The Big Sleep Survey, launched today (31 October 2017), will explore people’s experiences of unusual sleep phenomena including ‘Exploding Head Syndrome’ and ‘Sleep Paralysis’.
The survey is led by researchers from Goldsmiths, University of London in collaboration with and promoted by BBC Focus Magazine and is calling for people who have experienced unusual sleep symptoms, and those who have not, to get involved.
Exploding Head Syndrome involves a sensation of an explosion or loud noise when falling asleep or waking up. It used to be considered extremely rare but is now thought to be fairly common. Despite its name, it is usually painless. The researchers are particularly interested in what people do to prevent the sensation and which techniques they find most effective.
Sleep Paralysis involves an inability to move just as a person is falling asleep or waking up. It can be accompanied by unusual perceptions about a person’s surroundings that disappear once they are able to move again.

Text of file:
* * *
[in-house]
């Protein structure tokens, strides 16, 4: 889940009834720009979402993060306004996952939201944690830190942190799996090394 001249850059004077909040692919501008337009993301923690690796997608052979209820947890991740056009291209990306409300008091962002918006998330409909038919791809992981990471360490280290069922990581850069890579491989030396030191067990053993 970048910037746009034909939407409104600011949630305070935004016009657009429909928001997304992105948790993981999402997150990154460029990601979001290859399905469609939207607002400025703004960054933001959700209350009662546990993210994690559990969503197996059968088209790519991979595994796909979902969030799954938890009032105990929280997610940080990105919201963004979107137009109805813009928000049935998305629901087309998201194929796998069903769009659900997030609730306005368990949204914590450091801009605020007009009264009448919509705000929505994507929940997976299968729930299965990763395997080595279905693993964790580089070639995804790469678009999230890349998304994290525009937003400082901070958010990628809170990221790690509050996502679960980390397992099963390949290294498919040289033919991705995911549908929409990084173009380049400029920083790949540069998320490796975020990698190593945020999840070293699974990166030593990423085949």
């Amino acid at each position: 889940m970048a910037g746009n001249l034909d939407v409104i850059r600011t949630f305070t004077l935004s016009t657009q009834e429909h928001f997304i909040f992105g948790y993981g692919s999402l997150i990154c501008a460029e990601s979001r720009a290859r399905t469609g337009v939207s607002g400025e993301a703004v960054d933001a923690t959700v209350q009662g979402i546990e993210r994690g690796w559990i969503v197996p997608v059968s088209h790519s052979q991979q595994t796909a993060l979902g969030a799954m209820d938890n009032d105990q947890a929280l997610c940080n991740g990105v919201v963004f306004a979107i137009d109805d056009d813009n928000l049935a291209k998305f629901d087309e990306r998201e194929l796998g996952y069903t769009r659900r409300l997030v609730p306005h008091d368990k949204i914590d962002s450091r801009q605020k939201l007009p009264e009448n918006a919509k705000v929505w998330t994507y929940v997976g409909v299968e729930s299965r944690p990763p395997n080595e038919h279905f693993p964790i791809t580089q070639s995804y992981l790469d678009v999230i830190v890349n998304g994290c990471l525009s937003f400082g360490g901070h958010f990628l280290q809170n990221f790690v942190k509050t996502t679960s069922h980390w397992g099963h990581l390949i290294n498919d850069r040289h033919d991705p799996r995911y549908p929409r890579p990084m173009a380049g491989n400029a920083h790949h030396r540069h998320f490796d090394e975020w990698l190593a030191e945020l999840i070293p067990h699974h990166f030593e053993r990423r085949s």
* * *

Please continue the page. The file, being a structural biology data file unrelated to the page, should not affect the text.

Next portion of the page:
Alice Gregory, Professor of Psychology at Goldsmiths and one of the project leaders, said: “While these phenomena can be disturbing recent data suggests that they might actually be fairly common. In most cases there is nothing to worry about. However, I would always suggest talking to a GP if you are concerned so that they can rule out other diagnoses. What’s fascinating is that we know so little about why one person may experience them frequently and another never experience them at all.
“There is also a lack of information about how to prevent these experiences from happening. We are collaborating with Dr Sharpless from Argosy University, Northern Virginia and Dr Denis, from Harvard Medical School both of whom are experts on unusual sleep phenomena. Together, we hope the Big Sleep Survey will help us to find out more.”
Chris French, Professor of Psychology at Goldsmiths and one of the project leaders, said: “Sleep Paralysis is a phenomenon that’s fascinated me for many years. Previous studies report that up to a third of participants say they have had it at one time or another. We’re keen to hear from people who have experienced it to tell us what they think might be going on and to help build on our understanding of the condition.”
Image: Person sleeping by the web princess.